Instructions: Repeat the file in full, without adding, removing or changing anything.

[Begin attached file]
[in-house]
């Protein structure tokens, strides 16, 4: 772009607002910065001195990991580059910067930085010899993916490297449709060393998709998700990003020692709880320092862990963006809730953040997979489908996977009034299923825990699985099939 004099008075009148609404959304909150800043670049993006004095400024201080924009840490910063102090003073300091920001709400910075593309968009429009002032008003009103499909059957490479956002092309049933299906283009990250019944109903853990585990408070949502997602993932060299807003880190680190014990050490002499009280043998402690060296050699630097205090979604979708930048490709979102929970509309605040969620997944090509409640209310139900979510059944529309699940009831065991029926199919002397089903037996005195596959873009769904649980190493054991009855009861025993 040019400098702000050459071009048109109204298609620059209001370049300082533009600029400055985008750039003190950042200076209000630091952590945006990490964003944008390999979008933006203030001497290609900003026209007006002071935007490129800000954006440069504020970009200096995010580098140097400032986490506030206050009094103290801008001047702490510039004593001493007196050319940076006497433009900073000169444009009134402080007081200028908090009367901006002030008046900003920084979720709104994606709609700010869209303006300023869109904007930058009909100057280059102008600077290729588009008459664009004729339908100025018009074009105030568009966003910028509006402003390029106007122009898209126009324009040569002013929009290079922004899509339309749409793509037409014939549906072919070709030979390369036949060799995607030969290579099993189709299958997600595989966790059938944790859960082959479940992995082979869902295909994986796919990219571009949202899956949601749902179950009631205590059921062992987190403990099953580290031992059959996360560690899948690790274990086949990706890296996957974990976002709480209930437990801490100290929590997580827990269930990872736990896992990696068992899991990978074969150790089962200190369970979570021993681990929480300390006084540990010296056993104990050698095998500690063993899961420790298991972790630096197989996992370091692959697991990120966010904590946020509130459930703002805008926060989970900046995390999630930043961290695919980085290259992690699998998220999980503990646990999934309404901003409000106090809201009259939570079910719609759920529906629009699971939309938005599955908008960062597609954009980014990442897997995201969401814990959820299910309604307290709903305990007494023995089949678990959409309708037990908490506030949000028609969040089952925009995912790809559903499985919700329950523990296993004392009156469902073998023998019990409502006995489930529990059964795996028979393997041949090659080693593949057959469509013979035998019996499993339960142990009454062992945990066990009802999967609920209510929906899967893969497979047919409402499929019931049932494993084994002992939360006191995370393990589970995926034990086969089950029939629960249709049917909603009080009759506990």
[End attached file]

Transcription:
[in-house]
């Protein structure tokens, strides 16, 4: 772009607002910065001195990991580059910067930085010899993916490297449709060393998709998700990003020692709880320092862990963006809730953040997979489908996977009034299923825990699985099939 004099008075009148609404959304909150800043670049993006004095400024201080924009840490910063102090003073300091920001709400910075593309968009429009002032008003009103499909059957490479956002092309049933299906283009990250019944109903853990585990408070949502997602993932060299807003880190680190014990050490002499009280043998402690060296050699630097205090979604979708930048490709979102929970509309605040969620997944090509409640209310139900979510059944529309699940009831065991029926199919002397089903037996005195596959873009769904649980190493054991009855009861025993 040019400098702000050459071009048109109204298609620059209001370049300082533009600029400055985008750039003190950042200076209000630091952590945006990490964003944008390999979008933006203030001497290609900003026209007006002071935007490129800000954006440069504020970009200096995010580098140097400032986490506030206050009094103290801008001047702490510039004593001493007196050319940076006497433009900073000169444009009134402080007081200028908090009367901006002030008046900003920084979720709104994606709609700010869209303006300023869109904007930058009909100057280059102008600077290729588009008459664009004729339908100025018009074009105030568009966003910028509006402003390029106007122009898209126009324009040569002013929009290079922004899509339309749409793509037409014939549906072919070709030979390369036949060799995607030969290579099993189709299958997600595989966790059938944790859960082959479940992995082979869902295909994986796919990219571009949202899956949601749902179950009631205590059921062992987190403990099953580290031992059959996360560690899948690790274990086949990706890296996957974990976002709480209930437990801490100290929590997580827990269930990872736990896992990696068992899991990978074969150790089962200190369970979570021993681990929480300390006084540990010296056993104990050698095998500690063993899961420790298991972790630096197989996992370091692959697991990120966010904590946020509130459930703002805008926060989970900046995390999630930043961290695919980085290259992690699998998220999980503990646990999934309404901003409000106090809201009259939570079910719609759920529906629009699971939309938005599955908008960062597609954009980014990442897997995201969401814990959820299910309604307290709903305990007494023995089949678990959409309708037990908490506030949000028609969040089952925009995912790809559903499985919700329950523990296993004392009156469902073998023998019990409502006995489930529990059964795996028979393997041949090659080693593949057959469509013979035998019996499993339960142990009454062992945990066990009802999967609920209510929906899967893969497979047919409402499929019931049932494993084994002992939360006191995370393990589970995926034990086969089950029939629960249709049917909603009080009759506990």